Rana Awdish, In Shock: My Journey from Death to Recovery and the Redemptive Power of Hope (2018), New York: Bantam Press, 272 pp, £14.99.
Reviewed by Róisín King, Trinity College Dublin
Aptly stated by Ed Pellegrino, ‘medicine is the most humane of the sciences, the most scientific of the humanities’. This implies an essential balance between the precision and discipline of science, and the expressive, artistic field of the humanities. When seen too much from one side, medicine loses its intrinsic link between the human and technical aspects of healing. This is why we as medical students and doctors need the arts. No matter how experienced, or how in touch with our feelings we believe we are, our emotionally gruelling career path demands that we take a step back now and then. For our own sanity as doctors, we need an escape; an oasis in the form of a book, a movie, a piece of music or a painting. No matter what our preferred art form is, we must recognise the importance of human expression in our lives.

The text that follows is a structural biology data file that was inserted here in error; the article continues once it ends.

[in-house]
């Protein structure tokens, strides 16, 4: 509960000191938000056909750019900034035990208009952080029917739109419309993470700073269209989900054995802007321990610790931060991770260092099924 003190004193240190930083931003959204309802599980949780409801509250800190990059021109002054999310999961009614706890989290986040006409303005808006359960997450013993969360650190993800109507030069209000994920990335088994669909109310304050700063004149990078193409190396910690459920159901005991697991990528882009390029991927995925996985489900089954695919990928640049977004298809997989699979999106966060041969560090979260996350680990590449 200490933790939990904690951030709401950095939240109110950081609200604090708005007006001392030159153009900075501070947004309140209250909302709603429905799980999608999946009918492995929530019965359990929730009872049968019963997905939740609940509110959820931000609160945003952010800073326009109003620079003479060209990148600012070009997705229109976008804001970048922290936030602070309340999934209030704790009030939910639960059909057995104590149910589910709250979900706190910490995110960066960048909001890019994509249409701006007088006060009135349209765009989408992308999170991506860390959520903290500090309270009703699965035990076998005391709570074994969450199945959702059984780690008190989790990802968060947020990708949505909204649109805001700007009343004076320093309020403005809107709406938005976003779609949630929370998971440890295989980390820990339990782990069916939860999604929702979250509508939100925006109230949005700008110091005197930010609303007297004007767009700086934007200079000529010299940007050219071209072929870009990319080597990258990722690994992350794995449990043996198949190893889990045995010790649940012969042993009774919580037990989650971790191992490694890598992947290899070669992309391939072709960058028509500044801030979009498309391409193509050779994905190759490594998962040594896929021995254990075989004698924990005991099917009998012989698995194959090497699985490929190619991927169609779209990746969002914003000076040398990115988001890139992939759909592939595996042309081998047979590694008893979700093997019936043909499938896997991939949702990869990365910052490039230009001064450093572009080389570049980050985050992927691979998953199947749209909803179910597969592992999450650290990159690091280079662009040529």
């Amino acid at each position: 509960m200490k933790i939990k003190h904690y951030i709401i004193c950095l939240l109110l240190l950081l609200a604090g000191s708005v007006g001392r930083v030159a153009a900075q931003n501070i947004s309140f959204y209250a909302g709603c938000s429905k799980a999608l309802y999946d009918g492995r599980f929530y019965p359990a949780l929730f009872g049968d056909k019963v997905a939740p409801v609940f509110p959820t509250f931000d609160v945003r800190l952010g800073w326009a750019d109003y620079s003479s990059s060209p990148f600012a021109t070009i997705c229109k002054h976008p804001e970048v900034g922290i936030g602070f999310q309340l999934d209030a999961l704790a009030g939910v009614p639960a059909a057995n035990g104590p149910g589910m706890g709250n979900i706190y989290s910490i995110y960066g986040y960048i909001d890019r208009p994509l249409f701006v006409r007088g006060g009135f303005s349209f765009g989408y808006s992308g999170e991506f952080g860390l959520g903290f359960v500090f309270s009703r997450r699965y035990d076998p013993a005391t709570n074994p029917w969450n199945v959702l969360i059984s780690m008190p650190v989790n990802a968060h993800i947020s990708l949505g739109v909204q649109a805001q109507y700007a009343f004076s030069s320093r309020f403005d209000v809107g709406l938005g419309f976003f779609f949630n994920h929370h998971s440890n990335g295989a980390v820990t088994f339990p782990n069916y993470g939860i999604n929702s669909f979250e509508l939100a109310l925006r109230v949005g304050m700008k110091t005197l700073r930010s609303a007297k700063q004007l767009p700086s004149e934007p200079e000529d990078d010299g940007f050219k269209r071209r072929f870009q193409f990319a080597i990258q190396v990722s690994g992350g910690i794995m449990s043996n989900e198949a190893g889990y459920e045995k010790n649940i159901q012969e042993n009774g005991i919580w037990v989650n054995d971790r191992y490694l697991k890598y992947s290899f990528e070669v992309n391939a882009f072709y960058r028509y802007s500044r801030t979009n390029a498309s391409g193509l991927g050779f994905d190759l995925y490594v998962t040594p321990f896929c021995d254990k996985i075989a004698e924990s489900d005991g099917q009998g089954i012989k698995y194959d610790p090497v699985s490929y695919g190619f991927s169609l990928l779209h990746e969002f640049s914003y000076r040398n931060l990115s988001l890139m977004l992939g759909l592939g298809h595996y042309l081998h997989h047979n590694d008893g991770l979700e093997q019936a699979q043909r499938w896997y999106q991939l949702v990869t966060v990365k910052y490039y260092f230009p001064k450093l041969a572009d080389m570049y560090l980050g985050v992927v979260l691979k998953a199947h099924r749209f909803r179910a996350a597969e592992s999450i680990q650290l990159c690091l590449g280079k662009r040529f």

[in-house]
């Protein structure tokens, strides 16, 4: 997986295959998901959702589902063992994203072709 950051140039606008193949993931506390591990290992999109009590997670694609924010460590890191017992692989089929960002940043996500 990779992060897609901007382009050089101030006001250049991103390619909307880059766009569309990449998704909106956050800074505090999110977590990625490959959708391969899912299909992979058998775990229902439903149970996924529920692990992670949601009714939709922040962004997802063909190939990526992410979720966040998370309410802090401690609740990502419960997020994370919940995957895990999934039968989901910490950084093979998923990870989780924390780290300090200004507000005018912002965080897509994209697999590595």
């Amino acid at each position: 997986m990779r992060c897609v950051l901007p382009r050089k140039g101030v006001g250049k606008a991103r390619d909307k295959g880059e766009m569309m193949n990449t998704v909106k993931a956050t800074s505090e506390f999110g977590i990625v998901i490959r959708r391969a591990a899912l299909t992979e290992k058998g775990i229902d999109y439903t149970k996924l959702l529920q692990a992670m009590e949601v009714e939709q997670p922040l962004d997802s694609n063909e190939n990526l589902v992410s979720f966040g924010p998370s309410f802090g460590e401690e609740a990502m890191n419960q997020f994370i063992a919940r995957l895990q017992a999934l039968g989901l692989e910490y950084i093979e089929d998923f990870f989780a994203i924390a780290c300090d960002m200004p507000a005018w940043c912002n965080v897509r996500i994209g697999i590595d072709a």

I have always been an avid reader of both fiction and non-fiction books, and loved them for the unique perspectives they offer one on various issues or aspects of life. However no literature that I have read in the past could have possibly prepared me for the shocking insights that are presented in the memoir of Dr. Rana Awdish. In Shock is a lament for the ancient model of healthcare, where shortcomings in medical technology were filled with a unique healing relationship fostered by doctors with their patients. Although a harsh critic of medical education, this memoir provides a solid foundation for the universal improvement of patient care. This is a book that should be included in the essential reading of every first year medical student’s coursework. There is no physician, student or healthcare professional that could argue that the arts have no place in a healthcare setting after reading this memoir.